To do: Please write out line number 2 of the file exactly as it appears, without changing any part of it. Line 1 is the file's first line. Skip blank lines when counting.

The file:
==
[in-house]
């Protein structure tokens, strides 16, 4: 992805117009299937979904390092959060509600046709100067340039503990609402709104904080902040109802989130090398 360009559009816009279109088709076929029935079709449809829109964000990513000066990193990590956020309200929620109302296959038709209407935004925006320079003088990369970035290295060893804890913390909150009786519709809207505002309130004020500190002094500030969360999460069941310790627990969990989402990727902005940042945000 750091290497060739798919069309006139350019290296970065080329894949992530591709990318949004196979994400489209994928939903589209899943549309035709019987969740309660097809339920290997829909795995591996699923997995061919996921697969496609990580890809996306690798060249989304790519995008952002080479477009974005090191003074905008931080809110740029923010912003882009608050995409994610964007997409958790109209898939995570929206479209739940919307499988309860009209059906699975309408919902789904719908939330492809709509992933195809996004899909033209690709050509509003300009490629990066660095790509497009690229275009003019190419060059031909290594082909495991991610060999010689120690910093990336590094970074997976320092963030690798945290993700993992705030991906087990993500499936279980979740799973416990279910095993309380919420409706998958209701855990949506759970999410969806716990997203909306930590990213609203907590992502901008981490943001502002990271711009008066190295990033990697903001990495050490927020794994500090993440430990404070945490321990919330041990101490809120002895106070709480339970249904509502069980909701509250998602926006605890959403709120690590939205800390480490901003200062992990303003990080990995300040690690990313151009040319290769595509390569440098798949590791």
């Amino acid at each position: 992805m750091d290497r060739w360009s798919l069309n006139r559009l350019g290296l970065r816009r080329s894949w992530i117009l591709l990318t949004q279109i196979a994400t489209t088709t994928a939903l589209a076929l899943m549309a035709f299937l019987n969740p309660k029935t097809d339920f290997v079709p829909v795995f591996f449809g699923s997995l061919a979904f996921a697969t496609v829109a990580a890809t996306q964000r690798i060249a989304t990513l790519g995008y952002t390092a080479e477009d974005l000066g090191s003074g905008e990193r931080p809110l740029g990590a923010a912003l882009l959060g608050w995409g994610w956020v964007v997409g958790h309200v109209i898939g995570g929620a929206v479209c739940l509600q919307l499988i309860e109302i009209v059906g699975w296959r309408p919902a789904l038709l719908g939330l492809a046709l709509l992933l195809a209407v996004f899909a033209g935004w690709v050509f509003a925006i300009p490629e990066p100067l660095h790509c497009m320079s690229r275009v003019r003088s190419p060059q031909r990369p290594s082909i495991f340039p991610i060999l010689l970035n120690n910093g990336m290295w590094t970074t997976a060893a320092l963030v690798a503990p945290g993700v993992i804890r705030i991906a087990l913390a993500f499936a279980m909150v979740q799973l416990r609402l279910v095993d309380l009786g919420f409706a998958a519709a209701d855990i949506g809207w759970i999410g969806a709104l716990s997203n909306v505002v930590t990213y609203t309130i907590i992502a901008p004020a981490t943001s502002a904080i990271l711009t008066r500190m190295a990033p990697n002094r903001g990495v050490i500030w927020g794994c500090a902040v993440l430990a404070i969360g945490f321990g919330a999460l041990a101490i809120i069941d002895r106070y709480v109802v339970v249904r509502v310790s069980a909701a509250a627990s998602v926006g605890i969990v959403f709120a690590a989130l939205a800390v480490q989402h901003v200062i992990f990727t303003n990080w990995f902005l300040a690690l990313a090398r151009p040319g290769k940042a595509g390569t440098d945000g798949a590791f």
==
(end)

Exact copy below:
């Protein structure tokens, strides 16, 4: 992805117009299937979904390092959060509600046709100067340039503990609402709104904080902040109802989130090398 360009559009816009279109088709076929029935079709449809829109964000990513000066990193990590956020309200929620109302296959038709209407935004925006320079003088990369970035290295060893804890913390909150009786519709809207505002309130004020500190002094500030969360999460069941310790627990969990989402990727902005940042945000 750091290497060739798919069309006139350019290296970065080329894949992530591709990318949004196979994400489209994928939903589209899943549309035709019987969740309660097809339920290997829909795995591996699923997995061919996921697969496609990580890809996306690798060249989304790519995008952002080479477009974005090191003074905008931080809110740029923010912003882009608050995409994610964007997409958790109209898939995570929206479209739940919307499988309860009209059906699975309408919902789904719908939330492809709509992933195809996004899909033209690709050509509003300009490629990066660095790509497009690229275009003019190419060059031909290594082909495991991610060999010689120690910093990336590094970074997976320092963030690798945290993700993992705030991906087990993500499936279980979740799973416990279910095993309380919420409706998958209701855990949506759970999410969806716990997203909306930590990213609203907590992502901008981490943001502002990271711009008066190295990033990697903001990495050490927020794994500090993440430990404070945490321990919330041990101490809120002895106070709480339970249904509502069980909701509250998602926006605890959403709120690590939205800390480490901003200062992990303003990080990995300040690690990313151009040319290769595509390569440098798949590791």